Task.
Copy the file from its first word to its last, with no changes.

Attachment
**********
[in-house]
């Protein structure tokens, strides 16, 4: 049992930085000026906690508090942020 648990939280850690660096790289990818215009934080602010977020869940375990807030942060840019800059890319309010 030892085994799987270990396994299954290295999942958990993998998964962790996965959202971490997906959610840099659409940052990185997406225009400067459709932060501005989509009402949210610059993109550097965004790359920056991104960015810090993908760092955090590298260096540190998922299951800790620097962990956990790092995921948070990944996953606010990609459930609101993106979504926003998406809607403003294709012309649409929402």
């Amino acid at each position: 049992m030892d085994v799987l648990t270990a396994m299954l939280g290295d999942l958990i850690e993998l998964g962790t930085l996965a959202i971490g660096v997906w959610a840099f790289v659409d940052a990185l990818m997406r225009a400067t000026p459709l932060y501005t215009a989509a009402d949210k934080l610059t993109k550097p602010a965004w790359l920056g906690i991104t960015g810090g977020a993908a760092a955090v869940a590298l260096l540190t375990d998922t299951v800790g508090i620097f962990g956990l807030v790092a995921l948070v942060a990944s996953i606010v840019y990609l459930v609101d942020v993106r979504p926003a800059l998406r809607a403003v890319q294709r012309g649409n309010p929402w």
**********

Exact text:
[in-house]
């Protein structure tokens, strides 16, 4: 049992930085000026906690508090942020 648990939280850690660096790289990818215009934080602010977020869940375990807030942060840019800059890319309010 030892085994799987270990396994299954290295999942958990993998998964962790996965959202971490997906959610840099659409940052990185997406225009400067459709932060501005989509009402949210610059993109550097965004790359920056991104960015810090993908760092955090590298260096540190998922299951800790620097962990956990790092995921948070990944996953606010990609459930609101993106979504926003998406809607403003294709012309649409929402």
């Amino acid at each position: 049992m030892d085994v799987l648990t270990a396994m299954l939280g290295d999942l958990i850690e993998l998964g962790t930085l996965a959202i971490g660096v997906w959610a840099f790289v659409d940052a990185l990818m997406r225009a400067t000026p459709l932060y501005t215009a989509a009402d949210k934080l610059t993109k550097p602010a965004w790359l920056g906690i991104t960015g810090g977020a993908a760092a955090v869940a590298l260096l540190t375990d998922t299951v800790g508090i620097f962990g956990l807030v790092a995921l948070v942060a990944s996953i606010v840019y990609l459930v609101d942020v993106r979504p926003a800059l998406r809607a403003v890319q294709r012309g649409n309010p929402w």